A physician-scientist working on cancer treatment and cure and a nurse-advocate advancing nursing practice and community and global health, both from the University of Tennessee Health Science Center, were named among winners of the 21st annual Health Care Heroes Awards presented by the Memphis Business Journal Tuesday.
Neil Hayes, MD, MS, MPH, Van Vleet Endowed Professor in Medical Oncology and the division chief of Hematology and Oncology at UTHSC, was named a 2019 Health Care Hero in the Health Care Innovations category. Recruited to UTHSC roughly two years ago, Dr. Hayes played a major role in developing The Cancer Genome Atlas, one of the most dramatic breakthroughs in understanding cancer to date.
Sara Day, PhD, RN, FAAN, associate professor and assistant dean in the UTHSC College of Nursing, was named a Health Care Hero in the Healthcare Provider-Non-Physician Category. She leads the college’s Center for Community and Global Partnerships, which develops sustainable partnerships with clinical, research, and health care institutions in the Mid-South to advance health care, foster innovative nursing strategies, reduce health disparities, and improve patient outcomes.
Dr. Hayes was one of the leaders of The Cancer Genome Atlas, a flagship team science effort of the National Institutes of Health and the National Human Genome Research Institute to understand cancer at its molecular level by using genome sequencing and extensive data analysis.
The project, which began more than a decade ago, wrapped up a major phase in May 2018 with much fanfare. It published findings identifying genomic changes or mutations in cells of 33 types of cancer from head and neck cancer, to breast cancer, to stomach cancer. Armed with this knowledge, researchers and clinicians can move closer to the goal of personalized treatment for cancer patients.
Dr. Hayes was a leader of a site at the University of North Carolina, one of 11 sites for the study and the site that did all the sequencing of RNA, which controls abnormal genetic expressions in cancer cells.
Since joining the College of Medicine at UTHSC, Dr. Hayes has become a key figure in the effort to build the university’s stature in cancer care, research, and education. As a chemotherapy physician, he sees patients with head and neck cancers, and tumors of the mouth, throat, tonsils, tongue, and salivary glands. He also conducts and oversees research in his labs at UTHSC and St. Jude Children’s Research Hospital.
Dr. Day and the Center for Community and Global Partnerships are working to integrate academic nursing into population health initiatives, offer education and support for evidence-based practice, expand academic leadership in clinical practice, and grow academic nursing research programs. The center also supports nurse preceptors and provides nurse scholar programs in specialty areas.
Dr. Day is well-versed in the benefits of partnering academic and clinical nursing in the community. She has served as the director of Nursing Education and the director of International Nursing at St. Jude Children’s Research Hospital, and as an associate professor at the University of Alabama at Birmingham, School of Nursing, and director of Nursing Research and Evidence-Based Practice at Children’s Hospital of Alabama.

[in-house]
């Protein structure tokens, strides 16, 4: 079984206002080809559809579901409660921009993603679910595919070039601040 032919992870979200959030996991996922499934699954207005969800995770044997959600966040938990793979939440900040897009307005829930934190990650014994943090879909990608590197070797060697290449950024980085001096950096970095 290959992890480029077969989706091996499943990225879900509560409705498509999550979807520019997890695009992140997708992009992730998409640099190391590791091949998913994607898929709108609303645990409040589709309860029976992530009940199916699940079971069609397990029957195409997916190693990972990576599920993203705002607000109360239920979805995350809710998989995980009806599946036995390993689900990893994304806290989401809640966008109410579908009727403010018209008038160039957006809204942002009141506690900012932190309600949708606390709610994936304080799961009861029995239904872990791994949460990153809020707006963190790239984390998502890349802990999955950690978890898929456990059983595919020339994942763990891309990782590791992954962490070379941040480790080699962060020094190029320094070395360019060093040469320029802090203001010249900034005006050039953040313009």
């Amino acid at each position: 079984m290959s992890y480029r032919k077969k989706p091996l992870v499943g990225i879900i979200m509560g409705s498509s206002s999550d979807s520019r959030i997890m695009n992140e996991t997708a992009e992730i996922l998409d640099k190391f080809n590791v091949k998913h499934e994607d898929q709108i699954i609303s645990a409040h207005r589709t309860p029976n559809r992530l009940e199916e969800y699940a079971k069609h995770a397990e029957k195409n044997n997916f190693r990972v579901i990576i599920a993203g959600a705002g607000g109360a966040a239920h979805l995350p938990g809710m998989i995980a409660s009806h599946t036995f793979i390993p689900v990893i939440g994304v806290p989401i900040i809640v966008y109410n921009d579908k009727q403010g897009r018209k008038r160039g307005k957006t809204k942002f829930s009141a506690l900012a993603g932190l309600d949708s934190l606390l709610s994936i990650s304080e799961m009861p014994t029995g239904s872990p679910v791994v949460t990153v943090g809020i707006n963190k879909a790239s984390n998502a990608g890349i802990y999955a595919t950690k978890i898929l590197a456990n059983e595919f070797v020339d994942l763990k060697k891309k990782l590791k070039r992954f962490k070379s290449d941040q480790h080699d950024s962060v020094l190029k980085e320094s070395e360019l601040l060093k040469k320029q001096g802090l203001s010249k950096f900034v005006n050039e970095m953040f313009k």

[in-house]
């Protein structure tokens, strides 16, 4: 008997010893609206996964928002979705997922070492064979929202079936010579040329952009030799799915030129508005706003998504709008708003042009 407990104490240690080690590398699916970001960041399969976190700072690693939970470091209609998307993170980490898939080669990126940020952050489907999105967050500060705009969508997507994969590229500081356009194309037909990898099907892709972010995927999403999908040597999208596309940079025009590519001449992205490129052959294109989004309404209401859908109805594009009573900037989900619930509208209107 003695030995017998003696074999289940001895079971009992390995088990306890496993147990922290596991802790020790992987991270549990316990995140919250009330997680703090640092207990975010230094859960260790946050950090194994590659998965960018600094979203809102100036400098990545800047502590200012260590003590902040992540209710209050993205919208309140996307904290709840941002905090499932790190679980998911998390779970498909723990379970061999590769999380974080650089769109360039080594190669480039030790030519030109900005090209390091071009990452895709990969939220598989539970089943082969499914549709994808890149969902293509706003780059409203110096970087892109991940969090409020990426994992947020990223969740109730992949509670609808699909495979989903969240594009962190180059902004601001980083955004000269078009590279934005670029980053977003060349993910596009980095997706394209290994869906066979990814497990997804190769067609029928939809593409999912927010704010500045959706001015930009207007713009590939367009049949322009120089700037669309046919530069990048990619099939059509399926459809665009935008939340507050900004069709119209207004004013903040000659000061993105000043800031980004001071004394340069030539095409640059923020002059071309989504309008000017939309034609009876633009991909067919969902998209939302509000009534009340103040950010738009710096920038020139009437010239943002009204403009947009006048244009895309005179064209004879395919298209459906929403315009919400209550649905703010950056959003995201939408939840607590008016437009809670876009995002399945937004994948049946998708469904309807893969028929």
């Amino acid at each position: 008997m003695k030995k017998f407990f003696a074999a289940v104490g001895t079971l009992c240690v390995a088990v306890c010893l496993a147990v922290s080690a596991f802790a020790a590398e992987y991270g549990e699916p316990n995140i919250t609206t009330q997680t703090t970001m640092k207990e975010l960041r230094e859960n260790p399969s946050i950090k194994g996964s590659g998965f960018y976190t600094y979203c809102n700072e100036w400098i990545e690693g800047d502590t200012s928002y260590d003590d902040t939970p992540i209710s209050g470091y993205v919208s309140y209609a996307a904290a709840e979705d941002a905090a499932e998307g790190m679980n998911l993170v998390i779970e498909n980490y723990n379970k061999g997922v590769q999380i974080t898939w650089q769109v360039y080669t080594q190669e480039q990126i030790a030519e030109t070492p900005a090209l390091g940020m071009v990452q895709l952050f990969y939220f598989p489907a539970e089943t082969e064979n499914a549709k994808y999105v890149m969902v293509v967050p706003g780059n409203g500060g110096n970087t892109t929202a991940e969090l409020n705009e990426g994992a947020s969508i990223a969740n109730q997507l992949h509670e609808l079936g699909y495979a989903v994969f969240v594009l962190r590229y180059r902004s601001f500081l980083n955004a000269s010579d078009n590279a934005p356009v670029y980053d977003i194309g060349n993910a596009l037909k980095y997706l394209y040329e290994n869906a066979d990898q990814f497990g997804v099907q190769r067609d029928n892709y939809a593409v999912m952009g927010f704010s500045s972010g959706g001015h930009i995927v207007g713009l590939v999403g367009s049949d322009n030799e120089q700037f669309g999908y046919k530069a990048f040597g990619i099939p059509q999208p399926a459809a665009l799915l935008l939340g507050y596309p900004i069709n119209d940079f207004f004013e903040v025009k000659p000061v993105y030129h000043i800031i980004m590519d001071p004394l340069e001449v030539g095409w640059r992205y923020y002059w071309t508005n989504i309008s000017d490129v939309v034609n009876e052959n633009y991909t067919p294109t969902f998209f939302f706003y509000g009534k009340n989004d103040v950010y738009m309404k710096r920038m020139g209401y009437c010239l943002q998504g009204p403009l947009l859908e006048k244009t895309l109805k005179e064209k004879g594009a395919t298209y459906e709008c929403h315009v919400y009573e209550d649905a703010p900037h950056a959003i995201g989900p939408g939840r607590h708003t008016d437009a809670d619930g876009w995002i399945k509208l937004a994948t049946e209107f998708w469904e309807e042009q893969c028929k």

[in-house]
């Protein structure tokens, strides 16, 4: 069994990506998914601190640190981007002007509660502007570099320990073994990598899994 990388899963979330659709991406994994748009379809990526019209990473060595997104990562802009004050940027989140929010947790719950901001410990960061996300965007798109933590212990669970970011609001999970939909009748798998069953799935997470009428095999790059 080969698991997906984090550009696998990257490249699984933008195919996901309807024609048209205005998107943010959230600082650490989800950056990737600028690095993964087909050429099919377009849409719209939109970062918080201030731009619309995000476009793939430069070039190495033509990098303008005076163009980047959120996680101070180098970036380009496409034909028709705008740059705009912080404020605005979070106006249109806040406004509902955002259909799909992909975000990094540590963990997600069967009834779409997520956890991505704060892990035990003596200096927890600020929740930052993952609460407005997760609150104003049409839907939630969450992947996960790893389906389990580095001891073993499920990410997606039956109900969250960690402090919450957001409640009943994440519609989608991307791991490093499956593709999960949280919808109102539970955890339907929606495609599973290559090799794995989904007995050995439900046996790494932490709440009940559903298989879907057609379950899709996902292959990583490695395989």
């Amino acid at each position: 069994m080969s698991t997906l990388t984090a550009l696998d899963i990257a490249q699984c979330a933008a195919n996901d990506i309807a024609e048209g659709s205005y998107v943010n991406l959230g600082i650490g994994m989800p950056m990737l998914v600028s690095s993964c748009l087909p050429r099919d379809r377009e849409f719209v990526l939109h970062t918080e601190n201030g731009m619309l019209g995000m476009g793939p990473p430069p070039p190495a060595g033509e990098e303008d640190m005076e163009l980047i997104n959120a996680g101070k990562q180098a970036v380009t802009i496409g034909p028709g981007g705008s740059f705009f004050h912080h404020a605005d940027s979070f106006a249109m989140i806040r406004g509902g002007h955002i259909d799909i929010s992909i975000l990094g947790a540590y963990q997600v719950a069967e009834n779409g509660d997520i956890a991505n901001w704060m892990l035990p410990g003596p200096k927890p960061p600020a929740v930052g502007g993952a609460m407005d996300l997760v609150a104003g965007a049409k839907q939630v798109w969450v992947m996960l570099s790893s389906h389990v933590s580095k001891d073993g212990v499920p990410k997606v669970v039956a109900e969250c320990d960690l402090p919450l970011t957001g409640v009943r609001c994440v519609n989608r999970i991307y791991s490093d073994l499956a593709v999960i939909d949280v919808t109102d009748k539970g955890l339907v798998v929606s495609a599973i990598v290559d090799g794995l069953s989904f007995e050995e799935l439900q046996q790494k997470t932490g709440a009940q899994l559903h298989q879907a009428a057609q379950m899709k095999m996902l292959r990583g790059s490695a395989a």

Dr. Day’s career has focused on the development, implementation, and management of nursing programs and models. Her work has improved the outcomes of underserved children and has been implemented nationally, as well as internationally in 20 countries. She has worked to empower nurses to provide quality nursing care and created programs to advance the nursing work environment.
In 2014, she was inducted as a Fellow of the American Academy of Nursing for her significant national and international contributions to nursing and health care.
The Center for Community and Global Partnerships in collaboration with Regional One Health was recently awarded a grant to train nurses and other health care providers to recognize and defuse crisis situations. This not only makes the hospital environment safer for health care providers, but also for patients and visitors.
The center is also working with Methodist Le Bonheur Healthcare to facilitate nursing research, collaborating with the Shelby County Health Department on a nurse residency partnership, and working with St. Jude Children’s Research Hospital on global nursing initiatives.
The awards were presented at the Holiday Inn University of Memphis. Finalists in the categories of Administrative Excellence, Community Outreach, Health Care Innovations, Health Care Provider-Physician, and Health Care Provider-Non-Physician were recognized. UTHSC College of Dentistry Dean James C. Ragain, DDS, MS, PhD, FICD, FACD, was a finalist in the Administrative Excellence category. Drs. Hayes, Day and Ragain were nominated by UTHSC.
Yasser Khaled, MD, received a Health Care Heroes Award in the Health Care Provider-Physician category. Dr. Khaled, an associate professor, Medicine-Hematology at UTHSC, was nominated by Methodist Le Bonheur Healthcare and Methodist University Hospital. He is the program director for the Blood & Marrow Transplant Program for the Methodist Healthcare Blood & Marrow Transplant Center at Methodist University Hospital. The program has grown from its first patient in 2015 to an expected 140 patients this year.
According to Methodist, the program has received a ranking of 17 out of 135 programs across the country achieving the highest survival rates. This ranking is from Be The Match®, operated by the National Marrow Donor Program, which manages the largest and most diverse marrow registry in the world.